5 Fun Vocabulary Ideas for Synonyms and Antonyms Your Kids Will Love

5 Fun Vocabulary Ideas for Synonyms and Antonyms Your Kids Will Love title image

Explicit teaching of vocabulary is a MUST, and certainly, knowing synonyms and antonyms helps with reading AND writing! We need to show students word connections, and in the first vocab post, I wrote about anaphoric relationships (context clues). Today, we’ll talk about synonyms and antonyms. We all know there are some of fifth graders who truly struggle to keep those straight. Reading terminology always seems to get muddied up for some kids, but we continue to plug on.

Explaining Degrees of meaning with synonyms

One way to work on expanding vocabulary in your students’ writing is to explore degrees of meaning with synonyms. After all, there is a difference between the word eat and the word devour, right? Although they’d be considered synonyms, certainly the intensity is not the same.

Students need to learn the importance of revising their work and that it’s okay for writing to not be “perfect” with the first draft. I will never forget the first writing assignment I did with a struggling fifth grader new to my building who looked at me in confusion when I told her she was ready to revise. She had no idea what the word revise meant.  So often, kids just…want…it…done. Do you see that?

5 Fun Vocabulary Ideas for Synonyms and Antonyms Your Kids Will Love-Degrees of Meaning

Paint chip activities for synonyms and antonyms

By working in activities to expand vocabulary, we make student writing richer and help them to see the connections between words. Students need to work with words 12-15 times for words to become part of a student’s vocabulary.  The freebie to the right I used with my students.  We followed up with the paint swatch activity to practice using the thesaurus. There are many neat variations on this concept.  Below are a few…

5 Fun Vocabulary Ideas for Synonyms and Antonyms Your Kids Will Love-paint chips 1
5 Fun Vocabulary Ideas for Synonyms and Antonyms Your Kids Will Love Paint chips 2
5 Fun Vocabulary Ideas for Synonyms and Antonyms Your Kids Will Love paint chips 3

Paint chip Printable freebie

This freebie from Christina Cottongame may come in handy as an alternative to picking up paint swatches from your local Home Depot or Lowes. It would make an adorable bulletin board for reference all year long. I love that Christina included 2, 3, and 4 section swatches for additional challenge.

5 Fun Vocabulary Ideas for Synonyms and Antonyms Your Kids Will Love-paint chips freebie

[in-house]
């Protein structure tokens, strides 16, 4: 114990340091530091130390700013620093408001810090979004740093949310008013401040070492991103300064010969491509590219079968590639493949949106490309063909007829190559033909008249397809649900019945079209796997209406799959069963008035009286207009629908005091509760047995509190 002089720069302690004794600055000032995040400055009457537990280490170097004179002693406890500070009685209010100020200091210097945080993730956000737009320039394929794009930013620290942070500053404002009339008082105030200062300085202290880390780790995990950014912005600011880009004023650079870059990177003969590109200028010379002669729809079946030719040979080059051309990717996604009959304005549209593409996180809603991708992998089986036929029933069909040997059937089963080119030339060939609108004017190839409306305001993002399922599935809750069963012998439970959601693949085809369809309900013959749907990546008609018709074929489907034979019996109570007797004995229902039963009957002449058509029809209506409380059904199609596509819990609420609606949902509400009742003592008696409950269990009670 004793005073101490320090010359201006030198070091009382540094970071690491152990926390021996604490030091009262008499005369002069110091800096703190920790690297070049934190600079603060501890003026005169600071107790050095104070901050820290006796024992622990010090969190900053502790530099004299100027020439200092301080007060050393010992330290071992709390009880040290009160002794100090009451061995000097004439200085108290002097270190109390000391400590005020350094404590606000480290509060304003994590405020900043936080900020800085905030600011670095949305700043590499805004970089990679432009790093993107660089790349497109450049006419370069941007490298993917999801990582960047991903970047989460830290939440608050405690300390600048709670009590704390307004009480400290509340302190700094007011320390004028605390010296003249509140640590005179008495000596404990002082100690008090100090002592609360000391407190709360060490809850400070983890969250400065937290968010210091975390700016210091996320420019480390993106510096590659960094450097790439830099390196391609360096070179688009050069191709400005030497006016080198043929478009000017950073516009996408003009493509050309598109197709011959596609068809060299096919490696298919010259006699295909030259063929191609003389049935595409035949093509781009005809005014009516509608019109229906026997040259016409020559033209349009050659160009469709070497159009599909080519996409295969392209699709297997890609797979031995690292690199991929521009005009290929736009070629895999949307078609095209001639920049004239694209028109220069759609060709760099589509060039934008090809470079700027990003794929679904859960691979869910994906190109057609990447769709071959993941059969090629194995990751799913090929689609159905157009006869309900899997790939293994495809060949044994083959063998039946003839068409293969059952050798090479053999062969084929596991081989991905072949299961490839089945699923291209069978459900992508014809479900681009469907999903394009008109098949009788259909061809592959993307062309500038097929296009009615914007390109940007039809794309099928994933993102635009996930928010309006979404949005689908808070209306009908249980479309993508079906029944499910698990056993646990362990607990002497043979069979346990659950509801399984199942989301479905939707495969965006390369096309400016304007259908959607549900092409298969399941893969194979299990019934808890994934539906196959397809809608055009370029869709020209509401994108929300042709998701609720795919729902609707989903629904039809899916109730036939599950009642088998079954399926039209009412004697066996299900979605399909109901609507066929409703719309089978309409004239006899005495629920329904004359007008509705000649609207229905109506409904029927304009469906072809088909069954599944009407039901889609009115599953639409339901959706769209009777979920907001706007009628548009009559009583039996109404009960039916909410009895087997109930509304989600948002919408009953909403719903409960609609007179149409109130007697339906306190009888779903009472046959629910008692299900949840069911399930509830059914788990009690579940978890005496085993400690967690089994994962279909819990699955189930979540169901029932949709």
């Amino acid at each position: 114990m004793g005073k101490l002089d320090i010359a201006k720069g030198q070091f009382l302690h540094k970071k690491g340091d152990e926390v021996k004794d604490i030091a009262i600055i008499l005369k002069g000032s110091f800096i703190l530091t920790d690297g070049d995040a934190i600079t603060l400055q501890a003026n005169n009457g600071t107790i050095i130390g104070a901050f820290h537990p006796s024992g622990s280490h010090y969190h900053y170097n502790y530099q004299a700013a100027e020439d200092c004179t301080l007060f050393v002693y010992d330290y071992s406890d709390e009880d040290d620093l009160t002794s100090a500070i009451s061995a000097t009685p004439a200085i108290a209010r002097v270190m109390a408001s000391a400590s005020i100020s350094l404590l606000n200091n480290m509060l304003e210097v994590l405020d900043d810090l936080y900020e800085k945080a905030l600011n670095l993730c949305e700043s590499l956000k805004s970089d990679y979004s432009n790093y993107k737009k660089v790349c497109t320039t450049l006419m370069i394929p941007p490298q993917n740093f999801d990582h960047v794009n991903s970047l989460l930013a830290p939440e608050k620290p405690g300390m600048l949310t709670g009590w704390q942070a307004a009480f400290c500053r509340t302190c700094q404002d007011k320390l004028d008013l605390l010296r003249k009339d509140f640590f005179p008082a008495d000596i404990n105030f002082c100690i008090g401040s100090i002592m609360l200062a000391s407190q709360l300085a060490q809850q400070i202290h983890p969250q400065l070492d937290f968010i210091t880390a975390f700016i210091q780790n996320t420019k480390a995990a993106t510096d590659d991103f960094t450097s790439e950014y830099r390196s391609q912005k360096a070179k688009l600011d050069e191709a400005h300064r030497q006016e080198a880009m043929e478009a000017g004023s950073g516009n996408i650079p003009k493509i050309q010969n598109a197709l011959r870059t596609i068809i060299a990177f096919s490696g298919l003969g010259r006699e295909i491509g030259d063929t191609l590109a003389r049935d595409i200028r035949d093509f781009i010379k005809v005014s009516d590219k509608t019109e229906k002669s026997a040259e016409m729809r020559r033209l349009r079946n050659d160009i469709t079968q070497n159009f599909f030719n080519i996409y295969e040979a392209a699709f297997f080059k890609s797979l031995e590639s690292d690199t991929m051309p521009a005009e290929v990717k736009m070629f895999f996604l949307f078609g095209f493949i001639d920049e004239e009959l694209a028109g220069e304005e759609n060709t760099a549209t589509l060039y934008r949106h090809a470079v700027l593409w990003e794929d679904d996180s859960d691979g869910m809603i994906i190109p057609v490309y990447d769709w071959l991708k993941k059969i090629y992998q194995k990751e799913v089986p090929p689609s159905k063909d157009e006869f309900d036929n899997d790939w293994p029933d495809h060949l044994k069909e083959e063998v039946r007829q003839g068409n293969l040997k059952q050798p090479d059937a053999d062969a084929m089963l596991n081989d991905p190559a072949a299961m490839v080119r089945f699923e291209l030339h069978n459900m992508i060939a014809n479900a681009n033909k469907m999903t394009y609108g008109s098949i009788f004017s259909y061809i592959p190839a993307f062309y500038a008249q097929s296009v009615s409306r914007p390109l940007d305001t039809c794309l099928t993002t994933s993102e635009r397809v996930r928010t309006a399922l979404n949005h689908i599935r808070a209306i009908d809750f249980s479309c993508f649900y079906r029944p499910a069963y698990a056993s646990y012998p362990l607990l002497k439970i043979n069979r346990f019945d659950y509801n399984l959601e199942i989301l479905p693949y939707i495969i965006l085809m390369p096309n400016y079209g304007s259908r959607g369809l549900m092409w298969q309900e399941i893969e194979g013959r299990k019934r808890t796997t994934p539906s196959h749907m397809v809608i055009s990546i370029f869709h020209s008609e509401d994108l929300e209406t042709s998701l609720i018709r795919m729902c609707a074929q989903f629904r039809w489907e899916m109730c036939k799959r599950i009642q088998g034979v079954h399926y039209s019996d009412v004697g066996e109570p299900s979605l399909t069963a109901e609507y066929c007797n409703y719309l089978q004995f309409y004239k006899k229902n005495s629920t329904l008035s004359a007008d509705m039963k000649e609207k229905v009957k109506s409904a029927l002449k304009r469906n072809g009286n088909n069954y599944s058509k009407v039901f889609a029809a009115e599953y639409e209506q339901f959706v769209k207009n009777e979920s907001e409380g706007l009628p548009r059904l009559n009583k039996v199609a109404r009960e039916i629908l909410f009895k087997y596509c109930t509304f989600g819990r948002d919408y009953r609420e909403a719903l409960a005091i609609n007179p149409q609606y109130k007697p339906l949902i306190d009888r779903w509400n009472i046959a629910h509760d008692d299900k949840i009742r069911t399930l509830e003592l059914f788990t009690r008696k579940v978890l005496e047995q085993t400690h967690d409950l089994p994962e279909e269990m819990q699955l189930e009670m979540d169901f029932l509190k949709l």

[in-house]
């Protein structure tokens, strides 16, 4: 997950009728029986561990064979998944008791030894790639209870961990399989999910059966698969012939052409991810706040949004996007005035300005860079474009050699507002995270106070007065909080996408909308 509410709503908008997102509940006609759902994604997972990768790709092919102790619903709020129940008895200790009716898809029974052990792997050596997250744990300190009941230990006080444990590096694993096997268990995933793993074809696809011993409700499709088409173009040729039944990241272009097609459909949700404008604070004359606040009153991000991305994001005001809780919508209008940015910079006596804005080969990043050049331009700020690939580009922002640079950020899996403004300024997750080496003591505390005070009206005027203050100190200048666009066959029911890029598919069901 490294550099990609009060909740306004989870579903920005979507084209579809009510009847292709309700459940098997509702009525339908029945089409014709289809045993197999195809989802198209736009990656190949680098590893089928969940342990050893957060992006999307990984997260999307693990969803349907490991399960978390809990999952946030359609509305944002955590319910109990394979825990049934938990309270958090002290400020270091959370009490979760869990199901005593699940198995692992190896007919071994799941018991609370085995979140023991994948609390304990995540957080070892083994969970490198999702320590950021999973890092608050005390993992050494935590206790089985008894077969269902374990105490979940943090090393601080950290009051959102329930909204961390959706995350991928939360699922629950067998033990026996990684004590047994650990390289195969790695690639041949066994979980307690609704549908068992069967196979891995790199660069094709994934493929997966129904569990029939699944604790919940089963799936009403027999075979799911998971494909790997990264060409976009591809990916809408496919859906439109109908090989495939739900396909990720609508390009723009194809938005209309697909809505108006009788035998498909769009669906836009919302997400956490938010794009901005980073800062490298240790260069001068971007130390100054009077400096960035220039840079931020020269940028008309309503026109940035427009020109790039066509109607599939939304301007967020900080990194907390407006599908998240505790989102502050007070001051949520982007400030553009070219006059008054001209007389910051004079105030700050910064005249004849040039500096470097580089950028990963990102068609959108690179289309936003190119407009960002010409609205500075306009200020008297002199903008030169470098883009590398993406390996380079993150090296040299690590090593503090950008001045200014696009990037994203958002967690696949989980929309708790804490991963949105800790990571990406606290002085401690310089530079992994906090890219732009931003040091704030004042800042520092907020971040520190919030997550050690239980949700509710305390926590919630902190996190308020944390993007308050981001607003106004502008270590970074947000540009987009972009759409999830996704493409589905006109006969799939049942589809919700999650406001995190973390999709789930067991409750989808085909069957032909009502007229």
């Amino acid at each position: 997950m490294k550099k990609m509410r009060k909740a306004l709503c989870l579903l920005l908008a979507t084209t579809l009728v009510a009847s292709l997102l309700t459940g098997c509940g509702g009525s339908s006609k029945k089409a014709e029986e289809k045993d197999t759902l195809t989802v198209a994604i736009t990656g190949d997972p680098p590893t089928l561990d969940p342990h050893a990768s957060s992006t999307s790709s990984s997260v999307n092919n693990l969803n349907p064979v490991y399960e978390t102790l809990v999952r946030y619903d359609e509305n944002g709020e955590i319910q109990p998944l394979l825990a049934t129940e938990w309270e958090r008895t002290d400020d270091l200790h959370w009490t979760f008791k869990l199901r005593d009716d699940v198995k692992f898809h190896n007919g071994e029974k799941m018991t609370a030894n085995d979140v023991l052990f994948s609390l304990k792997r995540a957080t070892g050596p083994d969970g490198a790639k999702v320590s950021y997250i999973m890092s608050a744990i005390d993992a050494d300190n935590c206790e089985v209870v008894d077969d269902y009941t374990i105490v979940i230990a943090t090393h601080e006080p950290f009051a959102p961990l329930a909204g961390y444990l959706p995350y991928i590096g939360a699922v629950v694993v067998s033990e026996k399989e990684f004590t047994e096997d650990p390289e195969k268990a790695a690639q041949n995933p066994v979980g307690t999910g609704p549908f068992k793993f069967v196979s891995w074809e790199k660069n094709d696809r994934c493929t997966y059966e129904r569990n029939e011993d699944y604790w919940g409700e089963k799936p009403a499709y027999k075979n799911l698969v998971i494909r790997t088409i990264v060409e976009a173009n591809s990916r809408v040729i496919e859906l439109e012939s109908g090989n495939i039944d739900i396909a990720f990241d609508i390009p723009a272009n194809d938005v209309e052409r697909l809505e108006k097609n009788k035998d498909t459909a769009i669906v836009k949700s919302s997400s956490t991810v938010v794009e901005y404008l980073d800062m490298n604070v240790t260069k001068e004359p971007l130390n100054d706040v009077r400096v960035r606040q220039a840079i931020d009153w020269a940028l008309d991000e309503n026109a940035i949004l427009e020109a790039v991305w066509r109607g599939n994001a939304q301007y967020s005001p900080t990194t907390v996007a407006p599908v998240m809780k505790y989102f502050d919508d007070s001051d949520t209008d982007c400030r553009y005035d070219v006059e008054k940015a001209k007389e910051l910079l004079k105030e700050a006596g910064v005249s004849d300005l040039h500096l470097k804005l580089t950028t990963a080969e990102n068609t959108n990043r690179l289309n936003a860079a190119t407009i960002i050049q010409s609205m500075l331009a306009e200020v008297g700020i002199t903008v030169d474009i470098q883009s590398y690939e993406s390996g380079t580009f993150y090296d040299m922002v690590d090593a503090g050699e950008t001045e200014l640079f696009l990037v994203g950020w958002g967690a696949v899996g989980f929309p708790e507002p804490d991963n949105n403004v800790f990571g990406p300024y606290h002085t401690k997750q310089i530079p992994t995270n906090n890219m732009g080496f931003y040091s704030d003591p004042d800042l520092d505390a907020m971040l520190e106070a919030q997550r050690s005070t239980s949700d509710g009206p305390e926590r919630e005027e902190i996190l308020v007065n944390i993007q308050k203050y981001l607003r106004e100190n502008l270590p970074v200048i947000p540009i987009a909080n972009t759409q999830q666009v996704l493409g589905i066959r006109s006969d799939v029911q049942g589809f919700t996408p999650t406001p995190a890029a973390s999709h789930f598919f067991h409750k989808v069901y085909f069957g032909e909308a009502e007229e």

Parking Lot Activities for Synonyms and Antonyms

Another options for expanding word knowledge for overused words is with games like Parking Lot. It is basically a matching game where the student tries to match up upper case/lower case letters, beginning sound with pictures, word with definition, or in this case, the overused words with replacement words.

I used this game with my group in teams, but it would work well with a partner too. This idea works well for antonyms too. I will try to add those to this freebie soon since I’m out of time for this evening. If you download, try to remember to check back in the future.

5 Fun Vocabulary Ideas for Synonyms and Antonyms Your Kids Will Love-overused word parking lot

Mystery Word:

Finally, the last suggestion requires absolutely no materials and is strictly oral. The synonym/antonym game is all about mystery words. The teacher provides students with a dead word, and students work to figure out the replacement…synonym or antonym. Higher level thinking…yep! Research…could be. Fun? Definitely!

synonym and antonym activities in my store:

Other vocabulary posts you might like:

Now, I must sign off and get my plans together for this week. I hope you enjoy these activities and that your students do too. In Virginia, this standard includes a LOT, so I will be back soon with a few more ways to address it.

Until then…stay calm and teach on!

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Carla

Carla is a licensed reading specialist with 27 years of experience in the regular classroom (grades 1, 4, and 5), in Title 1 reading, as a tech specialists, and a literacy coach. She has a passion for literacy instruction and meeting the needs of the individual learner.